British actor David Suchet portrays the dapper detective with a quiet dignity and sublime smile that often infuriate his action-hungry clients. But as Agatha Christie readers know quite well, all of the real action takes place in Poirot's "little gray cells." Providing comic counterpoint to Poirot's method is his sidekick, Captain Hastings (Hugh Fraser), whose well-meaning but befuddled attempts to help solve each case make these episodes entertaining even if you've already figured out whodunit. --Larisa Lomacky Moore
The Adventure of the Western Star - More typical Poirot. It's easy to get used to how wonderful these are and start treating their greatness casually! My favorite part of this one is Hastings and his China-man! - 4 stars
The Kidnapped Prime Minister - Ireland gets some of the lime-light in this one as Russia did in the first. My favorite part of this one is when Miss Lemon is trying to remember the name of the castle! - 4 stars
Box Set Overall score (Not an Average) - 4 stars
"The Adventure of the Western Star" - There's a legend about twin precious stones, the eyes of an idol in the Far East, having long been separated - the Star of the East and the Western Star - and of what is fated to happen when they meet again. The Western Star resides in the famous Yardley collection in England, while the Star of the East belongs to an actress about to film on the Yardley estate...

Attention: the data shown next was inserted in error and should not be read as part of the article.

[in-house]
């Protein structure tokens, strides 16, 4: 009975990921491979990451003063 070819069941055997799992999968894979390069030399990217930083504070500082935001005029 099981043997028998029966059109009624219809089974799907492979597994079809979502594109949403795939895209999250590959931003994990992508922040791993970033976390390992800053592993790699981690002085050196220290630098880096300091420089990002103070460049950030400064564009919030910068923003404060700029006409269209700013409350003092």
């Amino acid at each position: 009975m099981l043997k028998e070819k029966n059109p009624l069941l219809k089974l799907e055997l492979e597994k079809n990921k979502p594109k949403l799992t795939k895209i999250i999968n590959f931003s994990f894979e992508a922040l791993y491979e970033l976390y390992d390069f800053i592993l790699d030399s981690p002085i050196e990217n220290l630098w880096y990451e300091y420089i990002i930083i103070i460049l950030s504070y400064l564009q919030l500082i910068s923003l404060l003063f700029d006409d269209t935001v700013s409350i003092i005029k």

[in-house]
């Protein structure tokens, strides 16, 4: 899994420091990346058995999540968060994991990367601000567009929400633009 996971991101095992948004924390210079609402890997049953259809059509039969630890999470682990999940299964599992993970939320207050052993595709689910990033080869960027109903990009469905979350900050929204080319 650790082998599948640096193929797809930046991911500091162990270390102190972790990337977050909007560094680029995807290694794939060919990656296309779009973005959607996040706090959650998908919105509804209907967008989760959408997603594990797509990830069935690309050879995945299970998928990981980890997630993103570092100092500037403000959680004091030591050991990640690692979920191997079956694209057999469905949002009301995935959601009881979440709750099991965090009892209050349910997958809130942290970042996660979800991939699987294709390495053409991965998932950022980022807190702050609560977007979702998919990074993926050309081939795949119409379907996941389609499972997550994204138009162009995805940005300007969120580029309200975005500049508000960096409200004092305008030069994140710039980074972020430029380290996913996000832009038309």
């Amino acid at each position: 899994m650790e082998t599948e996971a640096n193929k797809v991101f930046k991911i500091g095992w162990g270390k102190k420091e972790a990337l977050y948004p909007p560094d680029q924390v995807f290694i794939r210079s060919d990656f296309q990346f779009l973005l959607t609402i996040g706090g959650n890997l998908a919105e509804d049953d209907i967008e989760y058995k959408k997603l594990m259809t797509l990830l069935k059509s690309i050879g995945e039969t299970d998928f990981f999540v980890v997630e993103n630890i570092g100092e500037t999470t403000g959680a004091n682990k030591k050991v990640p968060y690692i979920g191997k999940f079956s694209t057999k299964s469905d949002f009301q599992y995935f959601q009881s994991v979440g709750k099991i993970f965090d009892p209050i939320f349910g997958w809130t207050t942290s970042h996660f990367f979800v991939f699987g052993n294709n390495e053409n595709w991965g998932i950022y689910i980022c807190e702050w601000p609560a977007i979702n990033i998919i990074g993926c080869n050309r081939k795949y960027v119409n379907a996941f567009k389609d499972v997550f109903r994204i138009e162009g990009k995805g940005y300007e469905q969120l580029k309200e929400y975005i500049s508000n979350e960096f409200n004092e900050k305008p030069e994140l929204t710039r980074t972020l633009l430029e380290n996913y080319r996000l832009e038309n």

"How Does Your Garden Grow?" The old lady wrote to Poirot on a matter requiring such discretion that she would not commit it to a letter. Alas, she died before her commission ever reached him...
"The Kidnapped Prime Minister" - Viewed solely on its own merits, an interesting case. Viewed as an adaptation, however, it is flagrantly unfaithful to the source; the writers seem to have had a free hand in adjusting matters to make a more dramatic and puzzling story. The action now occurs between wars instead of during WWI, so the motive has altered and the kidnappers by necessity are a somewhat different group than in the original story. Written early in Christie's career, the victims and witnesses were just stage props leading up to one of Poirot's flashy conjuring tricks, with no depth or personality. While this worked in short story form, I can see the inherent difficulty in adapting it for the screen, so while I ordinarily deplore heavy revision, I concede the need for it here. Not to put too fine a point on it, the revision helped this story no end, and it's much more interesting on video than in its original form.